Do not walk across the street (not at an intersection) if a car is coming. Even if on a nice day you would have plenty of time to make it. Do you have enough time to make it if you fell? Would that driver see you fall?

7. Remember the acronym COLD.

Keep Clean
Don't Overdress
Dress in Layers
Keep Dry

Clean clothes work better. If you are wearing polypropylene long underwear (fabric that wicks moisture away from the skin), it needs to be clean to work. If you are wearing Gore-Tex it also needs to be clean to work well.

Do not wear too many clothes. If you get too hot, you will sweat, if you suddenly get cool from sweating, that will freeze, and that is very dangerous.

Wear loose layers. Trapped air is what will keep you warm. If you have a big fluffy coat, ensure that it is big and fluffy, if all the air is out of it, it won't work. The most important layer you can wear is on your head. If you keep your head well insulated, you can probably get away with less layers elsewhere, temporarily.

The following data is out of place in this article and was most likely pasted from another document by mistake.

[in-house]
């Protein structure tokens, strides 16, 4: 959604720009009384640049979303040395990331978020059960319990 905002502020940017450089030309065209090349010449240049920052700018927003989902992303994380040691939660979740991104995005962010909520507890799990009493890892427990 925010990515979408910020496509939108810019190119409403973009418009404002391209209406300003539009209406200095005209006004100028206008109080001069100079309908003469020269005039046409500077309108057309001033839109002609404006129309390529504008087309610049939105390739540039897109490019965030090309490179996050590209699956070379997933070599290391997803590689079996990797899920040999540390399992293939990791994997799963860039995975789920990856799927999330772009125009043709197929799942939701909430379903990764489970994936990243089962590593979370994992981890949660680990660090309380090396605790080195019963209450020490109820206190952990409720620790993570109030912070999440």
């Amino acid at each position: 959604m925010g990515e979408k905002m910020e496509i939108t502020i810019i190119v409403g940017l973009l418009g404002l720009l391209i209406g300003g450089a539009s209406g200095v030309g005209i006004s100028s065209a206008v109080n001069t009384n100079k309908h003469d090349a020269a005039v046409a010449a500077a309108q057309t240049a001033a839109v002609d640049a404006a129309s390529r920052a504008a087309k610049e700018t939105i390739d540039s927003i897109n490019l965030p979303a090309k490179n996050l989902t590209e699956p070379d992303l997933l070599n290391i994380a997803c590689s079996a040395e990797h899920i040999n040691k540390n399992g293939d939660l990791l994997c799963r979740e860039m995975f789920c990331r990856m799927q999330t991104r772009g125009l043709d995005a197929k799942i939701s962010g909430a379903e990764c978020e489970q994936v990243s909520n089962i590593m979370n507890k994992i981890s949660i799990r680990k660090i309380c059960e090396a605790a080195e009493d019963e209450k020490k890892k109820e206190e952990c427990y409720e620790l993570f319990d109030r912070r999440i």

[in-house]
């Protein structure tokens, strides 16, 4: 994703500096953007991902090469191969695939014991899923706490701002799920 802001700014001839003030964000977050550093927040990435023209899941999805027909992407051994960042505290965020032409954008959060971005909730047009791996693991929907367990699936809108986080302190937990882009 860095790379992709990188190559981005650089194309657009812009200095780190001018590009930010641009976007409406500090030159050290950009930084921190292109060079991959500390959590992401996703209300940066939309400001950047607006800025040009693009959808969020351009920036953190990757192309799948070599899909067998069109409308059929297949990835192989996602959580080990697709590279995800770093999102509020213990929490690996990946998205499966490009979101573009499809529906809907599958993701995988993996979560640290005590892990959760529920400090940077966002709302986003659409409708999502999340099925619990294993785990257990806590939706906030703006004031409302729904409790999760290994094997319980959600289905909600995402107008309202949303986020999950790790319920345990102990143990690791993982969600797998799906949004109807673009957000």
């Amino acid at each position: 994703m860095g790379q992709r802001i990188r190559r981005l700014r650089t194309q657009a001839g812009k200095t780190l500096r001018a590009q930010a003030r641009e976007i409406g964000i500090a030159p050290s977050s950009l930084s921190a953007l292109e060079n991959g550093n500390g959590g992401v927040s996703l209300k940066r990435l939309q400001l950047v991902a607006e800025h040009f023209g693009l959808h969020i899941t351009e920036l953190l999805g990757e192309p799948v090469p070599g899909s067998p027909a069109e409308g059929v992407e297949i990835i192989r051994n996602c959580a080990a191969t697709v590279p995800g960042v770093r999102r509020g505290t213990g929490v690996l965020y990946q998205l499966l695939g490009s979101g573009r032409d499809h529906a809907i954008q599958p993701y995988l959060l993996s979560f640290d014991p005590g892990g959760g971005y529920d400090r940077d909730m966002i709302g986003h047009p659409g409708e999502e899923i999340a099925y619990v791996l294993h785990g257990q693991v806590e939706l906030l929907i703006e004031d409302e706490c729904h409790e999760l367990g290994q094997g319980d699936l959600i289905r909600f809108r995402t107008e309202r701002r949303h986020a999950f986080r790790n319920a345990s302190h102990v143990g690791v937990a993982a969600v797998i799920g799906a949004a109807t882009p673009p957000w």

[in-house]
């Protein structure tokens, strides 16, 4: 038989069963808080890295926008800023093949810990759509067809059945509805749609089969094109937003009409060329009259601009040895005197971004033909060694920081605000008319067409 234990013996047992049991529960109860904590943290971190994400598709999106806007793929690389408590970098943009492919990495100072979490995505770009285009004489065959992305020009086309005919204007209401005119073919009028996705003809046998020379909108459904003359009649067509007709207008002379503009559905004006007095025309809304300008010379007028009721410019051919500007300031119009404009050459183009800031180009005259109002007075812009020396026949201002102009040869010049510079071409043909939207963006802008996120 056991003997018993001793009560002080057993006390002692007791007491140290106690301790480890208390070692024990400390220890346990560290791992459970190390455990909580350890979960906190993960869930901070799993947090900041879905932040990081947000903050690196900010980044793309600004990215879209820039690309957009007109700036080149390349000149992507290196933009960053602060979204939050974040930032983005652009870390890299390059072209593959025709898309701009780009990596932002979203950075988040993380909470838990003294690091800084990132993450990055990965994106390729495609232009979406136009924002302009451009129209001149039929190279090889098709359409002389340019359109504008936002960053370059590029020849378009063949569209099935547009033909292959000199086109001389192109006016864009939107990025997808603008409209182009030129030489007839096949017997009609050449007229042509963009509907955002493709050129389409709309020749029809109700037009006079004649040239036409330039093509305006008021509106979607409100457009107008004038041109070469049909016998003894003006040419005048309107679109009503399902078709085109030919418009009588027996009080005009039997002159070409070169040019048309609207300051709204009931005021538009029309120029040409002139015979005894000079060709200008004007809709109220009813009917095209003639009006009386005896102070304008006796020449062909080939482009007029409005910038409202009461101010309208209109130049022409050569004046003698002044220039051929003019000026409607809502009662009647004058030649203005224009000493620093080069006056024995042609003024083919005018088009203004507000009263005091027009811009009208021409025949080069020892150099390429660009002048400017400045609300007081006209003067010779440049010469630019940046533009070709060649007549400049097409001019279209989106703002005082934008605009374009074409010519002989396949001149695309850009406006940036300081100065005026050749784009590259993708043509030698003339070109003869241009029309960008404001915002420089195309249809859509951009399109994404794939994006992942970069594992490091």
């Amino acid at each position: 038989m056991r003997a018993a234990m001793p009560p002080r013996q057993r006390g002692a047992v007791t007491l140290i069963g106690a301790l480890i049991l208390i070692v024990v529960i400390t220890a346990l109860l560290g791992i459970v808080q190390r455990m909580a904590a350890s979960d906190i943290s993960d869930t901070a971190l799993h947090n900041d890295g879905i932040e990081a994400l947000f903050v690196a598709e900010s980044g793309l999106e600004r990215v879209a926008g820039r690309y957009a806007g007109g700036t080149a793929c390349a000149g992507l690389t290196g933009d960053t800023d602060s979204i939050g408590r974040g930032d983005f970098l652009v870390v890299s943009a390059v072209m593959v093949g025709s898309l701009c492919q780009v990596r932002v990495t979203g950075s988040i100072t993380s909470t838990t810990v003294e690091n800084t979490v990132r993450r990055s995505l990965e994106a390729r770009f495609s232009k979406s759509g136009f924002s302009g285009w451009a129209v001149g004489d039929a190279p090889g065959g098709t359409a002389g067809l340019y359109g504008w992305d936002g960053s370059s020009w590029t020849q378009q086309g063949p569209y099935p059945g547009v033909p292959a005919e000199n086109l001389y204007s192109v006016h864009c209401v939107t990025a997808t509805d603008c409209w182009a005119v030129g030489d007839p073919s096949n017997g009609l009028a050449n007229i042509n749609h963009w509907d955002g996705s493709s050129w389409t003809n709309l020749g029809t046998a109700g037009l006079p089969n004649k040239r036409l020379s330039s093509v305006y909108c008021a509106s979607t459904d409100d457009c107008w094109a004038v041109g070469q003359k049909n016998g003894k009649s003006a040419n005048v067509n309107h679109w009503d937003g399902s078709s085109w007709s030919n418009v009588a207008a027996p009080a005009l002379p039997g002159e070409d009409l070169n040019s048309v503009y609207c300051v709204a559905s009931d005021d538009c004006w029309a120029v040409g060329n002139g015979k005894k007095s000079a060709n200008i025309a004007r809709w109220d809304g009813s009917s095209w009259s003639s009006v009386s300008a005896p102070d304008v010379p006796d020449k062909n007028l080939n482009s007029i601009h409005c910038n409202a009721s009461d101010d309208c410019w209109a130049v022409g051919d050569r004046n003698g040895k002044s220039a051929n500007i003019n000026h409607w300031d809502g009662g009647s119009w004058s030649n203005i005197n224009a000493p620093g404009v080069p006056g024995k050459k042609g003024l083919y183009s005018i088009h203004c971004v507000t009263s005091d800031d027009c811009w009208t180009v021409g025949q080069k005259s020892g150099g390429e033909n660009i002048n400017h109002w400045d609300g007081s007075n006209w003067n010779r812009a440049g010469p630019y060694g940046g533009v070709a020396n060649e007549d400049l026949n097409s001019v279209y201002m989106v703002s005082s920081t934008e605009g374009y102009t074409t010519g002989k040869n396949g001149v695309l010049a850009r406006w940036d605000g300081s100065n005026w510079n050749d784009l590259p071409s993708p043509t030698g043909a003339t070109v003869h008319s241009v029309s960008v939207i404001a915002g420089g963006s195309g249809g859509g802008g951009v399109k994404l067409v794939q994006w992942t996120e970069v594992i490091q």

Keep dry. Don't sweat, if you can help it. If you are sweating, dry off and remove a layer. If you aren't wearing layers, you can't remove anything (hence another importance of layers). If you get snow on you, brush it off. Don't take any snow with you to a place where it can melt. Brush it off your pants. Keep snow off your gloves. Wet gloves won't work.

8. Keep plenty of fuel in your car.

Don't run out of gas.

9. You aren't that important, just stay home.

Seriously, do you really have to go somewhere? Take the day off. Go play in the snow. Have a snowball fight. Build a fort. Clean the snow off your roof, then jump off it.

Have fun, be safe. If I see you without cleaning off your car, I'm going to yell at you and call you many many names, you won't be happy with me if I'm yelling at you for your stupidity.